>
        > Hi Dick,
        > I would like to comment 2 topics of your last post: facing intake
        and
        > nozzle.
        > 1°) Facing intake.
        > Everybody thinks at the beginning that using a facing intake (and
        > valves) could improve the performance of pop-pop propulsion. Even
        > Peter Payne thought that. But facing intake is useless, or more
        > exactly so inefficient that it becomes useless.
        > • By math demo it can be proven that the effect of such a
        > modification is negligible.
        > • For those who dislike math, there is an easy way to check
        > that sucking is far less efficient than blowing. Try to blow a
        candle
        > by sucking air!
        > • In addition, to prove this inefficiency, 2 years ago I built
        > a small boat with an electric pump to show that sucking water on
        the
        > bow has a negligible impact; though a jet backward propels. The
        > pulling force (when sucking) was roughly 20 millions times weaker
        > than the pushing one.
        > 2°) Nozzle.
        > The thrust of a waterjet evolving with the square of the velocity
        of
        > the water that is expelled it seems evident that a nozzle could
        > improve the performance. However, on a pop-pop engine a nozzle acts
        > also on the frequency, stroke volume…and this is detrimental. We
        > don't know enough to give precise figures, but it seems that the
        best
        > nozzle has a diameter reduced by only 5 to 10%. On this forum Daryl
        > is very likely the one who has got the best practical knowledge on
        > this topic. Most of his engines are provided with nozzles and his
        > engines are among the best ones if not the best.
        > Jean-Yves
        >
        >
        > --- In pop-pop-steamboats@yahoogroups.com, "Richard Mundy"
        > <coracles18@> wrote:
        > >
        > > Hi David,
        > > I think the condensing is done in the tube, which creates another
        > > problem. Condensing steam in a tiny tube is a lot quicker than
        > doing
        > > it in a big tube.
        > > An interesting aspect of Paynes original patent is using the
        > momentum
        > > of the returning water to compress the remaining steam in the
        > boiler.
        > > This should raise the boiling point so the steam has more kick to
        > it.
        > > If this effect is significant I have no idea.
        > > More important I suspect is to have a forward facing intake and
        > > valves.
        > > Also, what about an output nozzle? you can significantly increase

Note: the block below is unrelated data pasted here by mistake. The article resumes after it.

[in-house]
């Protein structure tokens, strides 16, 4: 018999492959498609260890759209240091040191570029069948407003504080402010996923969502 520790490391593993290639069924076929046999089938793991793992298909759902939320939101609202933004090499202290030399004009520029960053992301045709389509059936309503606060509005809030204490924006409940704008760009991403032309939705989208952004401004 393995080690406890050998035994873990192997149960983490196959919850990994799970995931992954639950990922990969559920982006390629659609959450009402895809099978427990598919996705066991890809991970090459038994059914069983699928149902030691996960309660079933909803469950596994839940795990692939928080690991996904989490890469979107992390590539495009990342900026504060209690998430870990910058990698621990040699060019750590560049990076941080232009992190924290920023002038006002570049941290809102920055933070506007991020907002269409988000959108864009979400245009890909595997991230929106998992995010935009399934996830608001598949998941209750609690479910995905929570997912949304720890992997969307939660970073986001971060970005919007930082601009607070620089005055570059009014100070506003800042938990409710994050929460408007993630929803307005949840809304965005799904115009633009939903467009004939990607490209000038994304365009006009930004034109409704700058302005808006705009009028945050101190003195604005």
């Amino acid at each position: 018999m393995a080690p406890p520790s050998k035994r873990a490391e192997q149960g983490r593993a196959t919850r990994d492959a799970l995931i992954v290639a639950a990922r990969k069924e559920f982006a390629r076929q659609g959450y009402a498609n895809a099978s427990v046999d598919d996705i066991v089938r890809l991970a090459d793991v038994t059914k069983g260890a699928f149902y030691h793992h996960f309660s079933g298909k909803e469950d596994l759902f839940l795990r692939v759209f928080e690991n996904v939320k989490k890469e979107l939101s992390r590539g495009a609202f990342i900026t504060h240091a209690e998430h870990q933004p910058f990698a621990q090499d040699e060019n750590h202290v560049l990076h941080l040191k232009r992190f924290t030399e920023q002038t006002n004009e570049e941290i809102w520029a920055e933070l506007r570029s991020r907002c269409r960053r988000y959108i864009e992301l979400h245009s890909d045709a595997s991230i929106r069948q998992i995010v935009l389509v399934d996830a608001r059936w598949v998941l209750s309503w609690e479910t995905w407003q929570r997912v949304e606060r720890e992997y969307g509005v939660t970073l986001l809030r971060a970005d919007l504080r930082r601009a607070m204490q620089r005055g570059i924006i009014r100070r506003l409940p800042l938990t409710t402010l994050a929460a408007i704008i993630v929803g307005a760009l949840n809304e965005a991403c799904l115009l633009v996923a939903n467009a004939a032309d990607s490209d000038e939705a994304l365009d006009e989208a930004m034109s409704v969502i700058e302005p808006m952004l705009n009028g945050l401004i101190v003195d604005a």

> the
        > > velocity of water coming out of a hosepipe by sticking your
        finger
        > > over the end.
        > > This would also increase the pressure in the boiler and give the
        > > whole thing more go?
        > >
        > > Dick
        > >
        > >
        > >
        > > --- In pop-pop-steamboats@yahoogroups.com, "David Halfpenny"
        > > <dh1@> wrote:
        > > >
        > > >
        > > >
        > > > --------------------------------------------------
        > > > From: "Richard Mundy" <coracles18@>
        > > > Sent: Tuesday, January 20, 2009 7:44 PM
        > > >
        > > > > As the engines grow bigger there is a need to create a lot of
        > > steam a
        > > > > lot faster.
        > > >
        > > > AND then condense a tube-full of it in a similar time, in the
        > very
        > > boiler
        > > > you have just heated it in!
        > > >
        > > > That is exactly the snag that Newcomen had - though with much
        > less
        > > thermal
        > > > capacity to heat and cool each pulse.
        > > >
        > > > David 1/2d
        > > >
        > >
        >
      • Richard Mundy
        Hi David, thanks for putting this into perspective, this is entirely for fun and is a subject that can be tinkered with indefinately, but as Jean- Yves points
        Message 3 of 29 , Jan 21, 2009
          Hi David,
          thanks for putting this into perspective, this is entirely for fun
          and is a subject that can be tinkered with indefinately, but as Jean-
          Yves points out, the likelyhood of a high powered big pop pop is very
          slim.
          Time to start torturing metal!!

          Dick

          --- In pop-pop-steamboats@yahoogroups.com, "David Halfpenny"
          <dh1@...> wrote:
          >
          > --------------------------------------------------
          > From: "Richard Mundy" <coracles18@...>
          > Sent: Tuesday, January 20, 2009 10:02 PM
          > To: <pop-pop-steamboats@yahoogroups.com>
          > Subject: [pop-pop-steamboats] Re: Peter R Payne and proper boats.
          >
          > > Hi David,
          > > I think the condensing is done in the tube, which creates another